Phase 2 Study of MP4CO to Treat Vaso-occlusive Sickle Crisis
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|ClinicalTrials.gov Identifier: NCT01925001|
Recruitment Status : Withdrawn (Sangart ceased operations)
First Posted : August 19, 2013
Last Update Posted : October 28, 2013
Sickle Cell disease is caused by an inherited hemoglobin disorder. Healthy red blood cells are discoid and can deform and move through small blood vessels to carry oxygen to all parts of the body. In Sickle Cell disease, as red blood cells circulate and oxygen is released, the deoxygenated abnormal Hemoglobin S can begin to polymerize and cause red cells to become sticky and elongated. These "sickled" red cells are less flexible and will obstruct small blood vessels and prevent normal red cells from circulating freely, which limits oxygen delivery to tissues and organs. This is known as a "sickling crisis" or "vaso-occlusive crisis" and is the leading cause of hospitalization in patients with Sickle Cell disease.
Patients suffering from a sickle crisis experience severe pain and are at risk of stroke, heart attack or even death. Current therapy is limited to hydration and symptomatic pain relief. The administration of MP4CO as an adjunct treatment to standard therapy may alleviate pain associated with a sickling crisis and potentially reduce the severity and duration of a crisis. This may shorten the time in hospital and potentially improve the quality of life for patients with sickle cell anemia.
|Condition or disease||Intervention/treatment||Phase|
|Anemia, Sickle Cell Sickle Cell Anemia Sickle Cell Disease Sickle Cell Disorders Hemoglobin SC Disease Sickle Cell Hemoglobin C Disease||Drug: MP4CO Drug: Sodium chloride solution||Phase 2|
Sickle cell disease (SCD) is an autosomal recessive disorder of the β globin gene of the hemoglobin molecule. To date, no specific agent has been approved to treat a sickle cell crisis, to reduce the severity of a sickling crisis, or to shorten the duration of admission. Current therapy for a crisis is limited to hydration and symptomatic pain relief with opiates when pain is severe enough to cause admission to hospital. Administration of oxygen by inhalation alone has not proven effective. The carbon monoxide (CO) molecule binds to Hb S and, while attached, prevents and reverses polymerization of Hb S chains and the distortion of the red cell. CO at very low doses also acts as a cell-signaling molecule, and may reduce inflammation, decrease oxygen requirements, and prevent programmed cell death (apoptosis).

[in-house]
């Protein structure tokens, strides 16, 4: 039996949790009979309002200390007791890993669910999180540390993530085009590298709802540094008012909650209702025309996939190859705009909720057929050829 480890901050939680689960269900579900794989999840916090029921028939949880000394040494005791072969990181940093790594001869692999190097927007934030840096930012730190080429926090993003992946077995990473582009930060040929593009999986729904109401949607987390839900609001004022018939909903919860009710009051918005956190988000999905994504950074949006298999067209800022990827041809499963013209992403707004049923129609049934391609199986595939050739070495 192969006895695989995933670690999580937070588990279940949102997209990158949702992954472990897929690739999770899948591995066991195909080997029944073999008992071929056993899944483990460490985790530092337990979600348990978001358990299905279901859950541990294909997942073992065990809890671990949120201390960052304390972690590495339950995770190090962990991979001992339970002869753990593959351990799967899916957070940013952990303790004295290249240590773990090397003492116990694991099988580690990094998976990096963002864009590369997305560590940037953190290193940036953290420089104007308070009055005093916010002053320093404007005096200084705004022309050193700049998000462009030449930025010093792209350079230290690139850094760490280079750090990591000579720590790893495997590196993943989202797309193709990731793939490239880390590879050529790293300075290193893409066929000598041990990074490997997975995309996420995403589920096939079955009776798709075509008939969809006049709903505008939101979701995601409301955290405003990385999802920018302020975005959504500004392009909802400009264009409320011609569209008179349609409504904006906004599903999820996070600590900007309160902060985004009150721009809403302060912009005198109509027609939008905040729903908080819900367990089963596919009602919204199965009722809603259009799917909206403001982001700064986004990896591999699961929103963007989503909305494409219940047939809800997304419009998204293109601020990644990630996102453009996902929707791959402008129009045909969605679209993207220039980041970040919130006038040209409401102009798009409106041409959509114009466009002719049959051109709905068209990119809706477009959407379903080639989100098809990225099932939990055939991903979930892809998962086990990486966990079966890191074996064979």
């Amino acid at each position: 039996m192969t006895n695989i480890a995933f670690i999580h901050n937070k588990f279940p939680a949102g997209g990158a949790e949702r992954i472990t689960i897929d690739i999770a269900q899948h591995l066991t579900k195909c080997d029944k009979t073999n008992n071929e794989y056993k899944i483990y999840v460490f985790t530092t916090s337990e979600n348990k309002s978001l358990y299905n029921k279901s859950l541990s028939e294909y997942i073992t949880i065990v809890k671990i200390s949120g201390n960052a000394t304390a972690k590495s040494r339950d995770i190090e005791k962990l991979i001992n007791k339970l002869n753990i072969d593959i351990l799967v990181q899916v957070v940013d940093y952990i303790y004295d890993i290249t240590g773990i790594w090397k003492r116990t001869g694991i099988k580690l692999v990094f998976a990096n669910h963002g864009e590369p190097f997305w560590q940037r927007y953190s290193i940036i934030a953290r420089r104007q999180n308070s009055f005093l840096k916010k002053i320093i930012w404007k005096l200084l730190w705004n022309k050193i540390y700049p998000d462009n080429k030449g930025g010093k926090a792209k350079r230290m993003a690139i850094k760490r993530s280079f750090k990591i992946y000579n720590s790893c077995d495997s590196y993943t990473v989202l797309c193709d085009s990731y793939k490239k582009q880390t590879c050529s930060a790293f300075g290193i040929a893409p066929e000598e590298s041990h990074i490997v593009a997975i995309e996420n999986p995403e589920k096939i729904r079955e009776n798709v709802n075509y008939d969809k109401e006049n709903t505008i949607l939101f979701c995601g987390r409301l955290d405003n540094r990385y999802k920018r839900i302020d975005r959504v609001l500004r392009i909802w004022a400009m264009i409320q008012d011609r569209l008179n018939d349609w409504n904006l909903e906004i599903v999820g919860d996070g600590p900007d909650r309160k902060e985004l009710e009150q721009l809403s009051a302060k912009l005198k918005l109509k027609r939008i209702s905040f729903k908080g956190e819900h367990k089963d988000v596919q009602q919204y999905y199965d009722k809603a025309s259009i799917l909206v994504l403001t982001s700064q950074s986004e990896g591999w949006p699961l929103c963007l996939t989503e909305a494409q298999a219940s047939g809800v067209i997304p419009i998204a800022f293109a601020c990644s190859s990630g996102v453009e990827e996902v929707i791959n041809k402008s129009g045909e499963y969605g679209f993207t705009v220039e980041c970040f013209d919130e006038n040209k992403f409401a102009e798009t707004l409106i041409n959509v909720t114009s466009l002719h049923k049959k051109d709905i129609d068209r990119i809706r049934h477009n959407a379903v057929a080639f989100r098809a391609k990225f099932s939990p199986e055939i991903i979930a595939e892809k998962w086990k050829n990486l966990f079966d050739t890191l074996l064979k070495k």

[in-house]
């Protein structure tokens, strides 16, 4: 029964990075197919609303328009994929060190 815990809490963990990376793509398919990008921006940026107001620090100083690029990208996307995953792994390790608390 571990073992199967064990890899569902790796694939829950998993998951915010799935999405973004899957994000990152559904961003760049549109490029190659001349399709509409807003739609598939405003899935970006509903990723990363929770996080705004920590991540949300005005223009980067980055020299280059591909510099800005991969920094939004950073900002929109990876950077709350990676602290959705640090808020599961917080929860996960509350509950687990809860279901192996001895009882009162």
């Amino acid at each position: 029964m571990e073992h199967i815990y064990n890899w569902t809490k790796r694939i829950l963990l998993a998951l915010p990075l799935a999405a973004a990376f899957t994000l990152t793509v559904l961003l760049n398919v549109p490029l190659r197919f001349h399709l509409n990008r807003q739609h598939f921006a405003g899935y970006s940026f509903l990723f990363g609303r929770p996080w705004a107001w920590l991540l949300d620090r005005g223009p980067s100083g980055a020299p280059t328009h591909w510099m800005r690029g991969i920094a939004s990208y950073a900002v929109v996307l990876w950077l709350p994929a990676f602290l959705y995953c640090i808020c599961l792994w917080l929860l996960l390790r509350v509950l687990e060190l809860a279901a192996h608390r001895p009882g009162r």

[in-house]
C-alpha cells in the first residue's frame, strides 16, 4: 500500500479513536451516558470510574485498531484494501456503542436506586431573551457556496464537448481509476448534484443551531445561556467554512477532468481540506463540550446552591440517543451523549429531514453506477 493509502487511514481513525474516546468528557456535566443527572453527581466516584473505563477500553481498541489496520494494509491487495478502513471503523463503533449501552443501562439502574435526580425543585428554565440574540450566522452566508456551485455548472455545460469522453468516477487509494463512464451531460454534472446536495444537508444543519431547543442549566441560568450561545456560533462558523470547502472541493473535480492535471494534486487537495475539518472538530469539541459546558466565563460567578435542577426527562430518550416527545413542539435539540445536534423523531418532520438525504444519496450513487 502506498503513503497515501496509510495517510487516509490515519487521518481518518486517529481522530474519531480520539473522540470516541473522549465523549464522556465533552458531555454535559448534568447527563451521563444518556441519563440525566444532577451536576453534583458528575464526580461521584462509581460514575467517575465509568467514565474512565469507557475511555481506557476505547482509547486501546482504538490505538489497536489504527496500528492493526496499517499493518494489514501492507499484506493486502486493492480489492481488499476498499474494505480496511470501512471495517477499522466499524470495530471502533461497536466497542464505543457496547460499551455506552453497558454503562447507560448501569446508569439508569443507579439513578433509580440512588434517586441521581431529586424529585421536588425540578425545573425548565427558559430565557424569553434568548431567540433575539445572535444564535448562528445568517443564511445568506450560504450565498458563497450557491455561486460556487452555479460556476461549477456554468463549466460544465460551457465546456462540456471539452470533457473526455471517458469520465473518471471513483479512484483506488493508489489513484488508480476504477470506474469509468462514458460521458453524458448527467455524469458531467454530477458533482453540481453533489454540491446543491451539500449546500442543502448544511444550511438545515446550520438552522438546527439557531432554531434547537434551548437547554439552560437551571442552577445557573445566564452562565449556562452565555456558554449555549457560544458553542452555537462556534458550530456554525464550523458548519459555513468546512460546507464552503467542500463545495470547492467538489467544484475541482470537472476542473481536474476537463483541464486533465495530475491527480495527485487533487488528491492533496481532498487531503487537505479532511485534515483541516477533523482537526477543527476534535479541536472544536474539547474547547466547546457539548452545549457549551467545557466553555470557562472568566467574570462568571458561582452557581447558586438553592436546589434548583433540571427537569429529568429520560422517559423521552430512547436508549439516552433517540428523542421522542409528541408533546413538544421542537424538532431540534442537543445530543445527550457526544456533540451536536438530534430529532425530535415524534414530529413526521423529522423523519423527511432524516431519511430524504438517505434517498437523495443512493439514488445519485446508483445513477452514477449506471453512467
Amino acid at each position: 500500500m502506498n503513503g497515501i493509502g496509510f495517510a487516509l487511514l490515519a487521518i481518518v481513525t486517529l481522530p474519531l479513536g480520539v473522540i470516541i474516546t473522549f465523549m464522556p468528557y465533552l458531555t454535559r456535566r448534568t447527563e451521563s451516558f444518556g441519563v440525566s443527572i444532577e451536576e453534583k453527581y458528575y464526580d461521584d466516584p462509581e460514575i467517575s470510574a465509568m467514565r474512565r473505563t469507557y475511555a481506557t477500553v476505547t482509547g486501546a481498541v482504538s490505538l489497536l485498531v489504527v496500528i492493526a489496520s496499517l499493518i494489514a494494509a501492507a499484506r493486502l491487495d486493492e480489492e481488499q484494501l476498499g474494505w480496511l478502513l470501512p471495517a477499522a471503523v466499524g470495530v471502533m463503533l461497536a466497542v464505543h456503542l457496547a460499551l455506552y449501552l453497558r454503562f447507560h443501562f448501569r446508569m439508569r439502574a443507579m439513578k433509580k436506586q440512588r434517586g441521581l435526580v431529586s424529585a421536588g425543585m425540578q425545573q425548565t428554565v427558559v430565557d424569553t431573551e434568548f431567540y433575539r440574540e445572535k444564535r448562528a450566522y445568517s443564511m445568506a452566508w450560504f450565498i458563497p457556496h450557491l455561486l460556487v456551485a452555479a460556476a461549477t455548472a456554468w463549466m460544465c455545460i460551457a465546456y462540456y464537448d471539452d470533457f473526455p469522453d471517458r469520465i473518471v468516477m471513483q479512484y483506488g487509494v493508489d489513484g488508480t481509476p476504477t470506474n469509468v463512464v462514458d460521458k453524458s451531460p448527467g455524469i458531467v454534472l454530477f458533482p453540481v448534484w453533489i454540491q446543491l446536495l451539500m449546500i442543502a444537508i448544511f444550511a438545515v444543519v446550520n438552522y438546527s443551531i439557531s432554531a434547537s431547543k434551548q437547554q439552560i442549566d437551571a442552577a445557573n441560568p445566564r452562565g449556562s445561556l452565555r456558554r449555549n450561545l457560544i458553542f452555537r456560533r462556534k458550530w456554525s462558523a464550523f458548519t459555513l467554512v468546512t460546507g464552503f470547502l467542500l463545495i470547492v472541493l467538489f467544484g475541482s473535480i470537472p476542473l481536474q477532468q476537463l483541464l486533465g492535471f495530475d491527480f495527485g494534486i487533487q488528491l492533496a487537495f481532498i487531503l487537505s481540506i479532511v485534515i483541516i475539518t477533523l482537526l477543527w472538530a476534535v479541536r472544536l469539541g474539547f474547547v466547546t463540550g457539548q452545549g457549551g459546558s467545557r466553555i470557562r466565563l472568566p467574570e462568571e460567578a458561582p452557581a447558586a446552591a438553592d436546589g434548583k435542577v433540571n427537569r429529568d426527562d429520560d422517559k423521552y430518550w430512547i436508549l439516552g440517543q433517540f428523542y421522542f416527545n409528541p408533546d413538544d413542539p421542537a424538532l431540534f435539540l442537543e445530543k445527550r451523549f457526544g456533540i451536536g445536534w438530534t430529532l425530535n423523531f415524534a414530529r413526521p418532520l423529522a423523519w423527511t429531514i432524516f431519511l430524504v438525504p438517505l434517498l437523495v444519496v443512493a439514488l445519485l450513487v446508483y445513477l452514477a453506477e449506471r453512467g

MP4CO is designed as an ischemic rescue therapy to deliver non-toxic levels of CO, to provide an immediate metabolic signal to cells to help reverse red cell sickling, and to reduce inflammation.
Previously published studies provide a foundation to postulate that MP4CO might have the appropriate properties for treatment or reversal of an acute sickling crisis. The initial release of CO from MP4CO is predicted to have a beneficial effect including immediate stabilization of Hb S to prevent further red cell polymerization and reverse existing sickling, dilation of capillaries to enhance tissue perfusion, and anti-inflammatory cell-signalling properties. The subsequent circulation of the MP4 molecule as an oxygen therapeutic (after converting to MP4OX following oxygenation in the lungs) will help to 1) preferentially oxygenate ischemic tissue, 2) reverse partially sickled red cells, and 3) improve perfusion and oxygenation of local tissues to potentially ameliorate the painful crisis caused by sickling of red cells. In addition, MP4CO has enhanced chemical stability, which enables storage at room temperature.